Installation of the new exhibition at the Rochester Art Center entailed more than just hanging some paintings on the walls.
For the new show, “Melba Price: Until the Break of Dawn,” a large, circular room was constructed in the art center’s main gallery, and workers were just putting finishing touches on it earlier this week with Friday’s opening looming on the horizon.
“This is a bit more construction than we usually do,” said Kris Douglas, chief curator. “But we always like to work with the artist’s intentions. So it was very important for us to do this.”
The exhibition will feature 45 paintings by Price, who lives and works in St. Paul. Price requested that 12 of those pieces will be hung in the circular room.
“Until the Break of Dawn” is a major exhibition of Price’s work, spanning the past decade. “I’d call it a survey, rather than a retrospective,” Douglas said. “The majority of the exhibition is from the last three years.”
Price’s paintings consist of portraits of people in a variety of poses, along with a relatively new series of ice skaters who seem to have difficulty keeping their balance. All of the paintings are based on images Price has found on the Internet.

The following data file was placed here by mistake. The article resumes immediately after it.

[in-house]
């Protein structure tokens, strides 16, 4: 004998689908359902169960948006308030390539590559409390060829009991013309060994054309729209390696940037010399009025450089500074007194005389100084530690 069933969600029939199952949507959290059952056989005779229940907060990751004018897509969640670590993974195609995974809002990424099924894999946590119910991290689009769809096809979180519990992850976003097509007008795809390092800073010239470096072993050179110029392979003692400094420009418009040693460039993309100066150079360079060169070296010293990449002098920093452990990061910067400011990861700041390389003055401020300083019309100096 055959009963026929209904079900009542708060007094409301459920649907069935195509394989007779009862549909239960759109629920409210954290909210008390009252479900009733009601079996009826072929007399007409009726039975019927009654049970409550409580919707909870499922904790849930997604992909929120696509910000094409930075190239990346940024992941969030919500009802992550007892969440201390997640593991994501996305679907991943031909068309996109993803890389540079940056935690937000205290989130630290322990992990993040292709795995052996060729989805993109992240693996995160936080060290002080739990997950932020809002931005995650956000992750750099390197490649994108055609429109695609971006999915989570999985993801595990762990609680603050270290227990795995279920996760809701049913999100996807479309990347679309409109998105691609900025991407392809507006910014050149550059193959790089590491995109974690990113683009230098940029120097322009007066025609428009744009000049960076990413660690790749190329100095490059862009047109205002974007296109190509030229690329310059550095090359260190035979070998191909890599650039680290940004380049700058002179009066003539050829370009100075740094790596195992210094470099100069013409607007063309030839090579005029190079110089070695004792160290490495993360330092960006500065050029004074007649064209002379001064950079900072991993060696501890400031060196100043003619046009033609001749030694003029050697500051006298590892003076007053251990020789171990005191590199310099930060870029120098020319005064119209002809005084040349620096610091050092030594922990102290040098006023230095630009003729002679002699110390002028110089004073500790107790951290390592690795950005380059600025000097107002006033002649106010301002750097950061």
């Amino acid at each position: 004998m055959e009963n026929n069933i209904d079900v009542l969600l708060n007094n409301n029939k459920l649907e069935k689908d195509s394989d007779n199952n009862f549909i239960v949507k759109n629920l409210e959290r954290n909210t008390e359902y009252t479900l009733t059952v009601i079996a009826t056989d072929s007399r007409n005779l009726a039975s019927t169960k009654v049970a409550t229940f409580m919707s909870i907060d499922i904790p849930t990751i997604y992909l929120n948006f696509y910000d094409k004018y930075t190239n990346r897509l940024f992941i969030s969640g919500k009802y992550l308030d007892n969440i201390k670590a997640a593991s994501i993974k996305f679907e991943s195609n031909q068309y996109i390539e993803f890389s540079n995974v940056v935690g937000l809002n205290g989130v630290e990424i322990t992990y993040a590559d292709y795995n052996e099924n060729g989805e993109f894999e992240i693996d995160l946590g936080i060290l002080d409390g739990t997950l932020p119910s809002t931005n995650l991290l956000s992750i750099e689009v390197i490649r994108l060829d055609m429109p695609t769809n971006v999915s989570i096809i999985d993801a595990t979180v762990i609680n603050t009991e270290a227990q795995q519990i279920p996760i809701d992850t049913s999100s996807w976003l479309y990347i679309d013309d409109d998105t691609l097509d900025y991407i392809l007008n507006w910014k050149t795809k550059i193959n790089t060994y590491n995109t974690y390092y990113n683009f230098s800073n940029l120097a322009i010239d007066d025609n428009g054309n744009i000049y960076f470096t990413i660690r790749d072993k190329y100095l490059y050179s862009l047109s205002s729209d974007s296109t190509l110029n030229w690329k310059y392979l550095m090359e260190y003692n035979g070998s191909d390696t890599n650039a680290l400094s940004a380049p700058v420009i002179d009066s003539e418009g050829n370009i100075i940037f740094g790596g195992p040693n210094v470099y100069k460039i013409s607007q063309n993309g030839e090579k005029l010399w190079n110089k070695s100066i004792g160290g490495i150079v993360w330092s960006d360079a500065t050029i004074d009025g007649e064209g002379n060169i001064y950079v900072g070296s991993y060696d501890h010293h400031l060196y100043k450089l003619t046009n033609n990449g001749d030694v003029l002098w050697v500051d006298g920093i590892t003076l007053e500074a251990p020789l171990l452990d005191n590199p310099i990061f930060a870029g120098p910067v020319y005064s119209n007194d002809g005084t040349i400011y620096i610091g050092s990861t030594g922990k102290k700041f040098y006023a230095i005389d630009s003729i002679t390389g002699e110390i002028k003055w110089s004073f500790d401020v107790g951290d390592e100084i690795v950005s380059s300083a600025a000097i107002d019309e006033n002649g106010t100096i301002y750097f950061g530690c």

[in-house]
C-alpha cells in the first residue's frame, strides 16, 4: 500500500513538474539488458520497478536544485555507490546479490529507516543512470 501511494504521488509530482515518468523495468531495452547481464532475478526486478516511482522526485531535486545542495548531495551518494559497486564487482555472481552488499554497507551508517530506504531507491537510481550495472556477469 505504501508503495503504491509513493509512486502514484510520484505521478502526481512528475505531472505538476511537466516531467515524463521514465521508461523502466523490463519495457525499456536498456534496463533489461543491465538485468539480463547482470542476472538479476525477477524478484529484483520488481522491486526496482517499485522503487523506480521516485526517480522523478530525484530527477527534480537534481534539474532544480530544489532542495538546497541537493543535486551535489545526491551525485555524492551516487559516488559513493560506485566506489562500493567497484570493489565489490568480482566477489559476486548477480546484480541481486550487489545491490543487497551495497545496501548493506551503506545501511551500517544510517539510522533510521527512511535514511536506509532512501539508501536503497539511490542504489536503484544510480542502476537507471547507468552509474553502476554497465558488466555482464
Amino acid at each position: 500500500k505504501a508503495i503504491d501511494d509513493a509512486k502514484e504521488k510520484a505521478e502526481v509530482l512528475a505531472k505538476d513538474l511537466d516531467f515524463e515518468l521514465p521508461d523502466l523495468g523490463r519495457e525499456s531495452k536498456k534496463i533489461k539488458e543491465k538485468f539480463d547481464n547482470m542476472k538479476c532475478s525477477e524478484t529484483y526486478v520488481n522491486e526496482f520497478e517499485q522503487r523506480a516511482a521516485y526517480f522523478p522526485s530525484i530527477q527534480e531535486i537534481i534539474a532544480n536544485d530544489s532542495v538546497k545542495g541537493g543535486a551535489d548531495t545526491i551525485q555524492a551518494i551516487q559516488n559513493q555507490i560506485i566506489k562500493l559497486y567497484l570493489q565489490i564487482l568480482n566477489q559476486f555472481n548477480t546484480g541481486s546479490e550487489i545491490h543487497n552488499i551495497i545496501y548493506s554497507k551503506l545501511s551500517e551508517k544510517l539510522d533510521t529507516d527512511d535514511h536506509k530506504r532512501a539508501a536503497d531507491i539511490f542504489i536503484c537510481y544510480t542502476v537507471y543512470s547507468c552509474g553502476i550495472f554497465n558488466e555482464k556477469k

“Melba is taking a non-traditional look at both her subjects and what her subjects are doing,” Douglas said.
Because the subjects come from the Internet, there is automatically an absence of intimacy and familiarity. Yet Price’s technique and vision allows viewers of the pieces to feel a connection.
That despite, as Douglas said of the subjects, “Many have a pensive look. Some almost seem like they’re looking at nothingness.”
Price has presented solo exhibitions at Midway Contemporary Art in Minneapolis, Sherry Leedy Gallery in Kansas City, Mo., the Minneapolis Institute of Arts and Soo Visual Arts in Minneapolis. She has been the recipient of Bush and McKnight fellowships.
“I think it’s going to be a fantastic exhibition,” Douglas said. “It’s always a pleasure to organize exhibitions with Minnesota artists who have been living and working in the state for a long time.”
That includes building special gallery rooms to meet with the artists’ expectations.
“I would characterize Melba as being similar to a lot of artists we work with in that they give us a lot of freedom to install their exhibition,” Douglas said. “But she has definite ways she wants her work to be seen. I think if we’re serving the artist to the best of our capacity, we’re also serving the viewers.”
After Friday’s opening, the Price exhibition continues through June 7.